Gold bars

Gold bars. Nairobi is now viewed as the epicentre of gold scamming in the world.

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Nairobi and the making of a Sh4.2 trillion gold scam fortress

Nairobi is now viewed as the epicentre of gold scamming in the world. At the centre of the scamming is gold from mainly the Democratic Republic of Congo (DRC), although some of it has been traced to South Sudan and as far as Guinea Bissau, Liberia and Central African Republic.

With one of the world’s largest gold deposits some 4,000 kilometres west in DRC, Kenya’s comparatively developed aviation, technology and commerce industries have provided an irresistible staging ground for illicit told trafficking for business elites in the Middle East, Asia, Europe and the United States.

Nairobi is also home to the world’s thriving fake gold industry, which years-long investigations by Global Initiative Against Transnational Organised Crime (GI-TOC), is as equable as the genuine one, hence the phenomenal rise of “a cadre of grifters… who seek to convince unsuspecting buyers that they have access to a portion of it (gold)”. The still-point of the evolving epicentre is the executive arm of the government, which investigators cast as the swamp that needs to be drained as part of the political and humanitarian strategies to clamp down on the atrocities in eastern DRC, which is credited with almost 30 per cent of the world’s precious mineral production – particularly gold and diamonds.

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The unveiling of the report, titled All that Glitters: Revelation from a Kenyan Gold Smuggler, coincided with the arrest of members of a criminal ring at Garden City on Thika Road, Nairobi, that was on the verge of defrauding a Tunisian businessman of Sh12.8 billion.

Nairobi’s murky gold underworld is estimated to be $28 billion (Sh4.2 trillion), which is Sh520 billion above Kenya’s 2023-2024 national budget of Sh3.68 trillion. “The promise of quick riches is used to lure in unsuspecting marks, often westerners seeking to play out a modern rendition of the Scramble for Africa…”, says the report, published on September 8.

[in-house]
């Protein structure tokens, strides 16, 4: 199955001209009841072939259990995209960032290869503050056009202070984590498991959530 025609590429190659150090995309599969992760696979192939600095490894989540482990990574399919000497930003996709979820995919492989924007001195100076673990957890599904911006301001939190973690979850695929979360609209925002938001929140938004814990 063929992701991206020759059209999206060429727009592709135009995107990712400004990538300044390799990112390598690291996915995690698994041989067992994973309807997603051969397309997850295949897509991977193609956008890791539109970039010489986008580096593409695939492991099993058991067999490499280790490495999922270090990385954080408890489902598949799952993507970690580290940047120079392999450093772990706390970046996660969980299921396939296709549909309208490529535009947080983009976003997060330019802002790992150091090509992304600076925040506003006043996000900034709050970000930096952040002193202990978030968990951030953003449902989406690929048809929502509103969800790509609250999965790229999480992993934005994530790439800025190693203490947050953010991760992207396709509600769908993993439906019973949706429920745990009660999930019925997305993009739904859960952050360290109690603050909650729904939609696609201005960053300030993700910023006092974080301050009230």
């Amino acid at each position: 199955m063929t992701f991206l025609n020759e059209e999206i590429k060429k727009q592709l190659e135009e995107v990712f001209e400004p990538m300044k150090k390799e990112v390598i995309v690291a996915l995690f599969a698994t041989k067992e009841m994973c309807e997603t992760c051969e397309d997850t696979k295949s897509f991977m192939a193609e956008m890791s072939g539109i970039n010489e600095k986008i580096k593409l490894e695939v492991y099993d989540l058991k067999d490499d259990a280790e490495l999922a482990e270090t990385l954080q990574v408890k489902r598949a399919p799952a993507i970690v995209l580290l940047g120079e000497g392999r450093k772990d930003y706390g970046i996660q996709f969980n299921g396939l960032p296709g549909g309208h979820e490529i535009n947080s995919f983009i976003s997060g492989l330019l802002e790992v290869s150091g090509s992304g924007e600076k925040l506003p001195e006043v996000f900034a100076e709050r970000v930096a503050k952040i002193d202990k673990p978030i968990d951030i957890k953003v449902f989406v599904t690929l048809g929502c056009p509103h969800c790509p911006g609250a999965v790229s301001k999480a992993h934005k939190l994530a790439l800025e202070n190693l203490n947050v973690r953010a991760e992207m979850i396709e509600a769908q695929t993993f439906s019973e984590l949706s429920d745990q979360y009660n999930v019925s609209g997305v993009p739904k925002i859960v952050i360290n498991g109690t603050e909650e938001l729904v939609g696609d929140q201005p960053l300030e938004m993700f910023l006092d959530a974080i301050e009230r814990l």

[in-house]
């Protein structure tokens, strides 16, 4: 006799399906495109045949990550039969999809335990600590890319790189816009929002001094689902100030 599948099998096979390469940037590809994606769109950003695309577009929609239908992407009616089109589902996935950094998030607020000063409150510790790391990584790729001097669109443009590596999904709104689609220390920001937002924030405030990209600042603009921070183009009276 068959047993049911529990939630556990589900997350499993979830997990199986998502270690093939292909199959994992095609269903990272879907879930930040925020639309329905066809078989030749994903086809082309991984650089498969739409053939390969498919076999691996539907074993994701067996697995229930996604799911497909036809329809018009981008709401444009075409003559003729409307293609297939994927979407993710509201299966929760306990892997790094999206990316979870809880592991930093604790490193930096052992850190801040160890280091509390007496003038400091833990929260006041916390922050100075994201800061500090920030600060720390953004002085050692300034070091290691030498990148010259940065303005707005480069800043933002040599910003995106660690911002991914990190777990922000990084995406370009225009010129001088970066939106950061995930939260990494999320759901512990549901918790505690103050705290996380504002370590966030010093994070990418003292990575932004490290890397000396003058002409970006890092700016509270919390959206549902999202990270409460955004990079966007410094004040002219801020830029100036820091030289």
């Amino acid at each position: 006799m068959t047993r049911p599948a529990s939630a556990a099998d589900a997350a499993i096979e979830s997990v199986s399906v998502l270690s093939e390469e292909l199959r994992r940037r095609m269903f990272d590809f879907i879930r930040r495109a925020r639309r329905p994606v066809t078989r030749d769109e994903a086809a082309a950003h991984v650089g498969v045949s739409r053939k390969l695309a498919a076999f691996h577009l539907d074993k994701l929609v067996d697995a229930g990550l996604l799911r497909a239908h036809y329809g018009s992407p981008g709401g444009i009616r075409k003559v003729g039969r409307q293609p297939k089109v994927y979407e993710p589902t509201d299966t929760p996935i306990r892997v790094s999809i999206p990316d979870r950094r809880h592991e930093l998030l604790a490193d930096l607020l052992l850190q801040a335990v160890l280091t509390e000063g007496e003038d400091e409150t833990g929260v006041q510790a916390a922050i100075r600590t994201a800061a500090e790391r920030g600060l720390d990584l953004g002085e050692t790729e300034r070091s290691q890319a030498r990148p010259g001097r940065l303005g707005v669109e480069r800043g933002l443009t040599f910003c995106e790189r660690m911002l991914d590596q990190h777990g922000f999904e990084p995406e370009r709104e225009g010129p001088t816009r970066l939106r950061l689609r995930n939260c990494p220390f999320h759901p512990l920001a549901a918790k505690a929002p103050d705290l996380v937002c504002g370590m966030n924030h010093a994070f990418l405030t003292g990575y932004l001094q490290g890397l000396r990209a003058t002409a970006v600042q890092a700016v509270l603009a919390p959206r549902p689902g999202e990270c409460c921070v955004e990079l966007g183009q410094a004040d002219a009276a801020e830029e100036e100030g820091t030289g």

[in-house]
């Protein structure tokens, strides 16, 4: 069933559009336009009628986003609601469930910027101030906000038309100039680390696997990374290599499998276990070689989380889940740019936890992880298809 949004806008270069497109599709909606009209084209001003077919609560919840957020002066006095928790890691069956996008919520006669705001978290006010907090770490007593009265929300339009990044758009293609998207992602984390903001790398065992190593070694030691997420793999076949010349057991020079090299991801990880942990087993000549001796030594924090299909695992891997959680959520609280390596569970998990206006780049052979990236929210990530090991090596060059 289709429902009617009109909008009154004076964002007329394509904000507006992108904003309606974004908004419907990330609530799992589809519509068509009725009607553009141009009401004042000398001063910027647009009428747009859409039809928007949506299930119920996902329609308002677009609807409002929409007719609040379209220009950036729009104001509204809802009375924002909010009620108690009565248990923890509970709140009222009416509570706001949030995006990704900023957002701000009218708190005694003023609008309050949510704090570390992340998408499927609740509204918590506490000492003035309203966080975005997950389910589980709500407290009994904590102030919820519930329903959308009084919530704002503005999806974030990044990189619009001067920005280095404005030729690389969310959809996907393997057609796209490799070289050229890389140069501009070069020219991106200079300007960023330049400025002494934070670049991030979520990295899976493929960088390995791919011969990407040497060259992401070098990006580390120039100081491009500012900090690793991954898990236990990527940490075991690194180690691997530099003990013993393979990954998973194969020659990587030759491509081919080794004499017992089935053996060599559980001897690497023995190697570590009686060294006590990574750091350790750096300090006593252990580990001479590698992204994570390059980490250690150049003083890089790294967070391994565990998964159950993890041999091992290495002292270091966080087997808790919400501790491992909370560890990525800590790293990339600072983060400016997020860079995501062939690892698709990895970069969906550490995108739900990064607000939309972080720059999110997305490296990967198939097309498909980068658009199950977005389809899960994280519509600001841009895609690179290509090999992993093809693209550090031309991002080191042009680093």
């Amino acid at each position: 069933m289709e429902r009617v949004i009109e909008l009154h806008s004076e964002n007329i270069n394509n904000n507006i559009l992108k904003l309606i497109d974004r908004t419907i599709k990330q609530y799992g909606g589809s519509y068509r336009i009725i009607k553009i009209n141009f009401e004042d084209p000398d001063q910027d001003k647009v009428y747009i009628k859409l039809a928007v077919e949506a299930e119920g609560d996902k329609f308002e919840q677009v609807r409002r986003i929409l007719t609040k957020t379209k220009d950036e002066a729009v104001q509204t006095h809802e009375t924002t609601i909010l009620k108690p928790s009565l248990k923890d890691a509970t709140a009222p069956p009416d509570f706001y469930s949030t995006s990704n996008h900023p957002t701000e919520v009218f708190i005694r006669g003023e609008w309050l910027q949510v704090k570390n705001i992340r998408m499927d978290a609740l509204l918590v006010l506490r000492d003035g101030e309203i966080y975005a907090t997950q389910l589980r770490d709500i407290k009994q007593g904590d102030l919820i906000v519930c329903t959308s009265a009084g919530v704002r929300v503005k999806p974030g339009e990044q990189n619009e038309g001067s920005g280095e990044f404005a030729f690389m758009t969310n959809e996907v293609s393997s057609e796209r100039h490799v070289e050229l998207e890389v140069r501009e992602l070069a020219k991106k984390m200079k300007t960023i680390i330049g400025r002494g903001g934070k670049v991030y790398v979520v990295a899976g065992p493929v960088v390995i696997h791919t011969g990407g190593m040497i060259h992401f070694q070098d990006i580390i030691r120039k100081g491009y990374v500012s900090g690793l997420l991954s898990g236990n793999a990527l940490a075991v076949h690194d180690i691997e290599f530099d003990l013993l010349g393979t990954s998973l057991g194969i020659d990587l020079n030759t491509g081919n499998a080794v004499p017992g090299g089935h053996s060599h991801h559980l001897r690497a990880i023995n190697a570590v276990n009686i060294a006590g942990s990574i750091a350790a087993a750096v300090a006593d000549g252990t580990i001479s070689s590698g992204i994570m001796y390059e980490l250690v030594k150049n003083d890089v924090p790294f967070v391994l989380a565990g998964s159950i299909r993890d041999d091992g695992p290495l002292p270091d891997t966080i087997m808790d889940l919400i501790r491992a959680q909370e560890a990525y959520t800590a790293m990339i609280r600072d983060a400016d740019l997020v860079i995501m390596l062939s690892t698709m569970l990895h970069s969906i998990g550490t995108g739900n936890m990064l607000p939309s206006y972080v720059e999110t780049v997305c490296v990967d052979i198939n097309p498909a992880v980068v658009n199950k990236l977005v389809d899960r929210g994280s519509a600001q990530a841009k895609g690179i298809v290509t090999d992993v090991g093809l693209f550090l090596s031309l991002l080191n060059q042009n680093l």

Because illicit mineral business is a poorly policed, many “gold dealers seem to have calculated that there is more profit to be made by using and re-using genuine gold as bait for scams, rather than selling the metal outright. As such, Kenyan gold fraud rings may be better described as specialising in financial rather than resource crime.”

It is a phenomenon the police acknowledge and describe the capital city’s upmarket Kilimani residential area as “Africa’s fortress of gold scams”.  “This is a huge cartel; a huge cartel, and the cartel they like dropping very big names; huge names. A cartel involving Kenyans, Congolese, Liberians, Nigerians, Ghana, and they operate in a very sophisticated manner,” says Director-General of Directorate of Criminal Investigations (DCI) Amin Mohamed Ibrahim.

When The Weely Review sought a comment from the Ministry of Mining, senior officials were reluctant to discuss trends in the industry – especially gold exports. Director of Mines Gregory Kituku instead referred us to the ministry headquarters for data fearing “these can cause me problems”.

While import records in the UAE show tonnes of gold arriving from Kenya annually, there is little evidence of Kenya exporting huge quantities of the mineral because the country has no known deposits of commercial value.

The GI-TOC report says gold smugglers in Nairobi treat third parties – even fellow criminals – as targets of fraud rather than business partners. The unpredictability and underworld nature of the business is further undermined by a serious trust deficit compared to similar crime industries such as drug trafficking and money laundering in East Africa.